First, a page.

Winter on Winter: Coming Home - Ski Mag

Winter on Winter: Coming Home

Whoever said, “you can never go home again” clearly wasn’t a skier.
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Eldora Sunrise

Everyone knows that you can never go back in time. Those glowing summer days of school vacation aren’t going to be repeated now that you have a college degree and a corporate cubicle. The girl you had a crush on in kindergarten, she’s married with kids. And that powder day from last year. . . well, you’ll just have to hope for a better day next winter.

But just because you can’t turn the clock back on time, doesn’t mean that the past is totally lost. Last month, after a winter of travel and skis that had seen too many rocks in Europe, I returned to Colorado glad that I was staring into spring, with the season on the wane. 

The plan was clear: hang up the skis for a while and try to clear a desk littered with the debris of too much road time and not nearly enough office time. Unpaid bills, phone calls that needed to be returned, and a trip to the dentist all beckoned.

And then the snow hit.

To be honest, I’m not the greatest fan of skiing on the eastern side of the Continental Divide. I grew up in Boulder, and the local hill earned the moniker “The Rock” from our young posse due to the consistency of the snow. Hard, icy, and fast, Eldora was great for ski racers, less so for powder hounds.

But the ski area does have some good terrain, including a number of spicy shots on the backside in Corona Bowl, like one line, Salto that was a permanently closed avalanche zone back in the day. The scene of a “poach” where yours truly lost his pass at the tender age of 15, Salto is now open, along with many of the other stashes we used to call our own.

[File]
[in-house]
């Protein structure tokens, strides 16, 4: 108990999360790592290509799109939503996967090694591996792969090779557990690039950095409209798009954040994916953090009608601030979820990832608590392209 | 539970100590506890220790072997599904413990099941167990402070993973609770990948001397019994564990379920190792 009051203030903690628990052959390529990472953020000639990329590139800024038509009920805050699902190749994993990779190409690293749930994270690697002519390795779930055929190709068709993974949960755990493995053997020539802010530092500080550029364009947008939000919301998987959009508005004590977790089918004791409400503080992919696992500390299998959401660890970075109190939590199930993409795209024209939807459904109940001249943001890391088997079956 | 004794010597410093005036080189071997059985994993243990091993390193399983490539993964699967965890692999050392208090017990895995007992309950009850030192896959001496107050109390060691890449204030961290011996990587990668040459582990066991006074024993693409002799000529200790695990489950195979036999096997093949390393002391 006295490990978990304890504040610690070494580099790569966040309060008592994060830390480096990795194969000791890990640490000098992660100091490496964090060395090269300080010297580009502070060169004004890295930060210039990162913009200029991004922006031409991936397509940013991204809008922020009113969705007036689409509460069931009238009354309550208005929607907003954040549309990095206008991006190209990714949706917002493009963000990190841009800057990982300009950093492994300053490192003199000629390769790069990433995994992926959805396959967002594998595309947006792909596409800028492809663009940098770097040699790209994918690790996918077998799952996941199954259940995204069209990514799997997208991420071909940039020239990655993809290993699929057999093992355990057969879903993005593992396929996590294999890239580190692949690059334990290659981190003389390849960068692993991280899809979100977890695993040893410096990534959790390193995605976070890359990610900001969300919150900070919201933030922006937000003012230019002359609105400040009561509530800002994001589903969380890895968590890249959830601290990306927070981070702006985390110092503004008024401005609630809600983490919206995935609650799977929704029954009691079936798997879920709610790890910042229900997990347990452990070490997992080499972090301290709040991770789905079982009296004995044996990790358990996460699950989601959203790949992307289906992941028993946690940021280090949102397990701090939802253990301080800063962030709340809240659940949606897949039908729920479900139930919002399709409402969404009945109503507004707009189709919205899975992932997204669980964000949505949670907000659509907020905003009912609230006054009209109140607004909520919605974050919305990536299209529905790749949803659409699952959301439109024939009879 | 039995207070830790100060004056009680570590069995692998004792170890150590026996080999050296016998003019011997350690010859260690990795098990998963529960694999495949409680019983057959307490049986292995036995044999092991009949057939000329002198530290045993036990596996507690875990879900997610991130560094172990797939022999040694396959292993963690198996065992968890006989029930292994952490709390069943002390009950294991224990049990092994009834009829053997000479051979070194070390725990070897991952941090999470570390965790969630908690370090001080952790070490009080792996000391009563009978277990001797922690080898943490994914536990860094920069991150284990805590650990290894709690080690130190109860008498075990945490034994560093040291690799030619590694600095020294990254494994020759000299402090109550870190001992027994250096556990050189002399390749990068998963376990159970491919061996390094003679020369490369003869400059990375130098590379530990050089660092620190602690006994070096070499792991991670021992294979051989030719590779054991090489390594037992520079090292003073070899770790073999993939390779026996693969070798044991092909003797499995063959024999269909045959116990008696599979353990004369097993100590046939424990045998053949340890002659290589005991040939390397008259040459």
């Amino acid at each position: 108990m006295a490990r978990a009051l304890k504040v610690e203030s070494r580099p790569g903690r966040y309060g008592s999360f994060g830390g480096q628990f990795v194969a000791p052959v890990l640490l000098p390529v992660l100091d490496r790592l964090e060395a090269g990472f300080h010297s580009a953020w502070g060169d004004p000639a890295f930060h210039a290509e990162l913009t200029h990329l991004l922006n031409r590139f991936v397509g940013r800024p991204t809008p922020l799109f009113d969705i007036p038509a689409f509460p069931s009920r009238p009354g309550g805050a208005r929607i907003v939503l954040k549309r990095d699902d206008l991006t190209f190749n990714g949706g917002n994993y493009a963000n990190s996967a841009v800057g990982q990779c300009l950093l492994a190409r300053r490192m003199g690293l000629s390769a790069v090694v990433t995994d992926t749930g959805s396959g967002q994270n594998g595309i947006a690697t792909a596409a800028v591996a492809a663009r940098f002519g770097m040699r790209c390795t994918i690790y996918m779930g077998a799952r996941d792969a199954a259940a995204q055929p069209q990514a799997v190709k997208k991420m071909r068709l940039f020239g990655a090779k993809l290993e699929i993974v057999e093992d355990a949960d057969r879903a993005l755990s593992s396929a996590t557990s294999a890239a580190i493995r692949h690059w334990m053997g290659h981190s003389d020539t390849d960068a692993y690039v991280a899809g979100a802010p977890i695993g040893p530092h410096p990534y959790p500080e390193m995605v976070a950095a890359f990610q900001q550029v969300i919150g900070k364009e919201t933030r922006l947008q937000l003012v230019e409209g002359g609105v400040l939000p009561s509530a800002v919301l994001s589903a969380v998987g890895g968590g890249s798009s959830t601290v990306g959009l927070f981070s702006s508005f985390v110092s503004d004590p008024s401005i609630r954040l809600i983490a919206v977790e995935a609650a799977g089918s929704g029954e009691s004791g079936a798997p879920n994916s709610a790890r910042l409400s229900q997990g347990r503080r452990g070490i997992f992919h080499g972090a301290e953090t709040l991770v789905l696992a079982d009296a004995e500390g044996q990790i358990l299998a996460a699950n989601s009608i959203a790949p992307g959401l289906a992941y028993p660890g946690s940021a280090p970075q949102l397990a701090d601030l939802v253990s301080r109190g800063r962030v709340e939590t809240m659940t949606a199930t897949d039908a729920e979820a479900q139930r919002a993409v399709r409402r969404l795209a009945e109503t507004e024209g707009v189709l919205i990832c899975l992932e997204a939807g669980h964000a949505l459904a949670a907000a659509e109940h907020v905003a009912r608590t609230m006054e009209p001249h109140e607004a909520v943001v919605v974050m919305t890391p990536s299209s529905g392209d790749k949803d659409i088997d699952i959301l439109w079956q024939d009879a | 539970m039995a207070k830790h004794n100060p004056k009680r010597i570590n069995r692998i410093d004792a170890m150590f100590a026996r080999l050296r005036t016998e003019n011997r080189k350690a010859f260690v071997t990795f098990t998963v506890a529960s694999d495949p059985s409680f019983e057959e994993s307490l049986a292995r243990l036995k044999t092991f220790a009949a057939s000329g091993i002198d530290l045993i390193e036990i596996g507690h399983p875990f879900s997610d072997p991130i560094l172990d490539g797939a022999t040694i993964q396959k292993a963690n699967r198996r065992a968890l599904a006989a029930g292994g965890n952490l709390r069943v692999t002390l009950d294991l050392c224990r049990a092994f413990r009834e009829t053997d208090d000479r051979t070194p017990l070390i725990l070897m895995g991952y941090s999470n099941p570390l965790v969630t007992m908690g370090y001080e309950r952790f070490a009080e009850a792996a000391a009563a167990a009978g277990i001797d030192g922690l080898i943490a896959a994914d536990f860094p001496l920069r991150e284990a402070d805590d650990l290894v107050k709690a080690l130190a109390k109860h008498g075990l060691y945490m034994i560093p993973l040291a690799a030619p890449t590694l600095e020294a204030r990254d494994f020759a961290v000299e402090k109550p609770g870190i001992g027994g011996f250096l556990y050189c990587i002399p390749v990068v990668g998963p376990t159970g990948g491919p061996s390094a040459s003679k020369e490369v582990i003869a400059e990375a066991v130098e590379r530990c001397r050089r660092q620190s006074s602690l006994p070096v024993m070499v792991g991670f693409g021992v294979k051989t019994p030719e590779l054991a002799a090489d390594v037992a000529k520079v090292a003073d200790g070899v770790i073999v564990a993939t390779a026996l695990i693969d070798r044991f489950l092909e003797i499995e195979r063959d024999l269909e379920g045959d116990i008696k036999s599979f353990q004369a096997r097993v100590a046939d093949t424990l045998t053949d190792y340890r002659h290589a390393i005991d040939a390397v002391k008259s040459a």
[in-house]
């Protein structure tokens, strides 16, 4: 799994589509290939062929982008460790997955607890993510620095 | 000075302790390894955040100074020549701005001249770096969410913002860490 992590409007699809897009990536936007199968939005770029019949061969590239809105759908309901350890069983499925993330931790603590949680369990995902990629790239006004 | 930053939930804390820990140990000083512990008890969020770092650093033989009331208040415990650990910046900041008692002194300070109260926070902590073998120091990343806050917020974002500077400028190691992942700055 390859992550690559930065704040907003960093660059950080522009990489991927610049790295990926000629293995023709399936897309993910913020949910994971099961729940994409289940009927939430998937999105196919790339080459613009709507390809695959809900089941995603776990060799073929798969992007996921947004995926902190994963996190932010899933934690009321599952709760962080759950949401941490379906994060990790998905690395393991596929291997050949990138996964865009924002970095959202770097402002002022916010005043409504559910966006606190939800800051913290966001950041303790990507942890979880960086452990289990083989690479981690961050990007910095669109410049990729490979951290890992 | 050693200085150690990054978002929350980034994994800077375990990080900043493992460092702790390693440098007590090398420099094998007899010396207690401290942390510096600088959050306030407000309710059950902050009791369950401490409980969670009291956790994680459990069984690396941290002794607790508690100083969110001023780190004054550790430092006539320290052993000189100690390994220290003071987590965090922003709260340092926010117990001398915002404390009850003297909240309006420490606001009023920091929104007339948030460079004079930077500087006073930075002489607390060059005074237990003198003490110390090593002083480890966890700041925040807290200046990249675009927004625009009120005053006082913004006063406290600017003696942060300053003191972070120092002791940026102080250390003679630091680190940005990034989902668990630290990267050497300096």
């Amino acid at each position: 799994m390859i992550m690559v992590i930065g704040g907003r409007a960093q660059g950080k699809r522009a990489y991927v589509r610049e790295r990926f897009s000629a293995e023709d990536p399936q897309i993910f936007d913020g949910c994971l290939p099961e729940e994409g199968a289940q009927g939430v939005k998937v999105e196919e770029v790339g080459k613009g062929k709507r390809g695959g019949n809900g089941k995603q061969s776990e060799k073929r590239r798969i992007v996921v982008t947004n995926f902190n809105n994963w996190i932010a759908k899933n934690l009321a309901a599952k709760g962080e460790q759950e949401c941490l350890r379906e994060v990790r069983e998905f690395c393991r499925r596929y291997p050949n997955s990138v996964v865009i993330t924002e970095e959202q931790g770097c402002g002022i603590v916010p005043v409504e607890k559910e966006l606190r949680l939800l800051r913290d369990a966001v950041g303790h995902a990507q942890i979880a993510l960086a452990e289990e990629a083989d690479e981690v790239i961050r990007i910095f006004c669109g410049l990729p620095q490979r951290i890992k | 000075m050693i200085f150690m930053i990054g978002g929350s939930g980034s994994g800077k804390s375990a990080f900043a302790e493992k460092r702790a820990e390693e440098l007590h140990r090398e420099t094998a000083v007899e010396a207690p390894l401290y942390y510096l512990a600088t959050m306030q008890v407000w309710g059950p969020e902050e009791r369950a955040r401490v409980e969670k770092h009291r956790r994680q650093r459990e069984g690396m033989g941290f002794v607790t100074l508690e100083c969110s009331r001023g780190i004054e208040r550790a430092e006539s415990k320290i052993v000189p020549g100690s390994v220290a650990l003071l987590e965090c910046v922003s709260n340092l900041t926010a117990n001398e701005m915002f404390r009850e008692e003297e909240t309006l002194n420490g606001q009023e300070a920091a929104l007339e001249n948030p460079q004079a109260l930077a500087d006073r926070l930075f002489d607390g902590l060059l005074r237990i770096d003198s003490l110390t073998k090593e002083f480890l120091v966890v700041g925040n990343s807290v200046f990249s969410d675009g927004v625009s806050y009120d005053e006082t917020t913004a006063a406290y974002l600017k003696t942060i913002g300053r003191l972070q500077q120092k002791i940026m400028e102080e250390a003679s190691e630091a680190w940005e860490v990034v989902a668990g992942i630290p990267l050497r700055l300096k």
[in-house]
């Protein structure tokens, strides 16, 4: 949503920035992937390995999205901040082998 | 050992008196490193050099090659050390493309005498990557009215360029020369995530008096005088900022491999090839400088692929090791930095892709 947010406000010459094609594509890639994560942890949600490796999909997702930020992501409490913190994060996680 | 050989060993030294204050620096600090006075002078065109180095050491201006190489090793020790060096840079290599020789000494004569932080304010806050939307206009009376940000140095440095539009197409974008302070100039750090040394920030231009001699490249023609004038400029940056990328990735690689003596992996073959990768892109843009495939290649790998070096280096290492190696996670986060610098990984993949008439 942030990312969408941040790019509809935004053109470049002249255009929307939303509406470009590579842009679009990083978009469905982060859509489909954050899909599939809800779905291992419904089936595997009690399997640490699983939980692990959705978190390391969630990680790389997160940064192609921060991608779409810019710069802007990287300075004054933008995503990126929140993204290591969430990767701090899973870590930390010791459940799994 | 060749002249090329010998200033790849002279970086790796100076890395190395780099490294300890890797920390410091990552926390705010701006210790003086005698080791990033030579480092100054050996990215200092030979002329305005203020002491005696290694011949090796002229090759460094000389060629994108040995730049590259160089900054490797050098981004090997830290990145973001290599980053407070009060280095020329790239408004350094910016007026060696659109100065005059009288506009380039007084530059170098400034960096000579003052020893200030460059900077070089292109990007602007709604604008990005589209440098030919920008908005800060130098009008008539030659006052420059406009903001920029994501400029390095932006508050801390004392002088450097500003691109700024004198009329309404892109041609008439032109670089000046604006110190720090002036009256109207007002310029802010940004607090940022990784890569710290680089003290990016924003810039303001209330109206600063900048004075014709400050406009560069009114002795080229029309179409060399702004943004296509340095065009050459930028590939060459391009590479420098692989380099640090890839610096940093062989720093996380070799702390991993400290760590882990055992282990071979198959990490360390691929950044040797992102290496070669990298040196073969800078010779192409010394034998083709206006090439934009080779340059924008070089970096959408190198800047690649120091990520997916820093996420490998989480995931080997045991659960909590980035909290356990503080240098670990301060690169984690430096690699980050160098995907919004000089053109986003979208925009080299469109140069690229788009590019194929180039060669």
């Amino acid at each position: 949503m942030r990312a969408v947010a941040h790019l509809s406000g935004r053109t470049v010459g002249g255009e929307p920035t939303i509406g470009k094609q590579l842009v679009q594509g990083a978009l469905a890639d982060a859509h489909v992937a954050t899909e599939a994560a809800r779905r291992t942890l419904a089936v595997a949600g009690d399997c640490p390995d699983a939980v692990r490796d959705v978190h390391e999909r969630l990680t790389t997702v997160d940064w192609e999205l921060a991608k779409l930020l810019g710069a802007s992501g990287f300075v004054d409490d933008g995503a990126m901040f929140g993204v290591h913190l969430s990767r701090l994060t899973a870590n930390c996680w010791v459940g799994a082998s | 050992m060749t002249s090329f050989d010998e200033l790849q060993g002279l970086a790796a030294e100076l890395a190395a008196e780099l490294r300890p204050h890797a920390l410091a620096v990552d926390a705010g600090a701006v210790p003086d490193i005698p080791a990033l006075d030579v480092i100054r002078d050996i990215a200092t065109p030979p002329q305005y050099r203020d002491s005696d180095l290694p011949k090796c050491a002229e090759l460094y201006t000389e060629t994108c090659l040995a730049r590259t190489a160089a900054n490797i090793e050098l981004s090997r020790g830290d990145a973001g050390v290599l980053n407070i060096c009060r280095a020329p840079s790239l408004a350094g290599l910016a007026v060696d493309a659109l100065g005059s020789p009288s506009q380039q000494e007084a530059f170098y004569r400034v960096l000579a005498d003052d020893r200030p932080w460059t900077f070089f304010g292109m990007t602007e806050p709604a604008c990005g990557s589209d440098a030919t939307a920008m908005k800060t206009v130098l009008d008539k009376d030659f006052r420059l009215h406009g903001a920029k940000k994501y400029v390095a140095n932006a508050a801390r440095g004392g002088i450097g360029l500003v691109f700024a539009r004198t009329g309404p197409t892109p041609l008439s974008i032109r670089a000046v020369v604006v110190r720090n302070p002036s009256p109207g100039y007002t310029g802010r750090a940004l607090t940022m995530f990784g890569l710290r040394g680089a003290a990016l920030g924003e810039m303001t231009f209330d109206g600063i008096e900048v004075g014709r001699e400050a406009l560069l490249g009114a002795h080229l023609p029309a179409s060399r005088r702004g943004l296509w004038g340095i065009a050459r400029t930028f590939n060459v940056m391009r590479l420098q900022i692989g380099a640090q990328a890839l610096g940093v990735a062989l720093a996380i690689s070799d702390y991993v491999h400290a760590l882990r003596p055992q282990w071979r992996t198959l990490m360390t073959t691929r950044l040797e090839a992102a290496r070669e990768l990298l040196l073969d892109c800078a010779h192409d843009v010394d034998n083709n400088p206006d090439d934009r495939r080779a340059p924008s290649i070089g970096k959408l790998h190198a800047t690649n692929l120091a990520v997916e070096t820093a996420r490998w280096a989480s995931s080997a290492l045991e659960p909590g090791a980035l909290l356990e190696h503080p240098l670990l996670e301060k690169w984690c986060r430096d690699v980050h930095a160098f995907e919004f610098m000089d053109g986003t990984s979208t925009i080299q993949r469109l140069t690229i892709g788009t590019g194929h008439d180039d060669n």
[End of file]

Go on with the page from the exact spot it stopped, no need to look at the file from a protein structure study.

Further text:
So, with the snow coming down and Eldora racking up a respectable 36 inches over three days, I decided to make the fast drive up from my house in Boulder to renew my acquaintance with the hill.

Tuesday broke clear and cold, with none of the wind that usually follows storms up at The Rock. While the mountain was, according to locals, “crowded for a weekday” (new snow and the tail end of spring break will do that), a mere ten people were lined up for first chair.

Best of all, as I dropped into Salto, a rush of memories came back along with the face shots. There were attempted back flips, and beers stashed in the woods. Epic nighttime powder skiing (which sadly doesn’t exist at Eldora any more), and hidden two-turn slots in the trees that held snow long after storms. There were the crusty lift ops and the University of Colorado ski team. And there were my friends, all of whom pushed me to be the skier I am today, and none of whom I’ve skied with since I moved on to bigger resorts in other places.

But most of all, there was the mountain. The trees and the steeps and the turns. It hadn’t changed much, this old friend of mine, but it had also changed a lot. I was no longer a local, and a new generation of kids had taken over the slopes. But I had come back home, on one of the best days of the season. And that was enough for me.

Read the Rest of Tom Winter's "Winter on Winter" columns here.

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Mary Jane—named for a mining-era lady of the night—and its sister area, Winter Park, offer plenty of prospects for good skiing, including bumps and powder-filled bowls. Forming one of the closest major resorts to Denver, the two areas spread across five mountains and 3,078 acres. Add 3,060 feet of vertical, 30 feet of snowfall, and a direct train from Denver and it’s no wonder why the Front Range packs the place on Saturdays.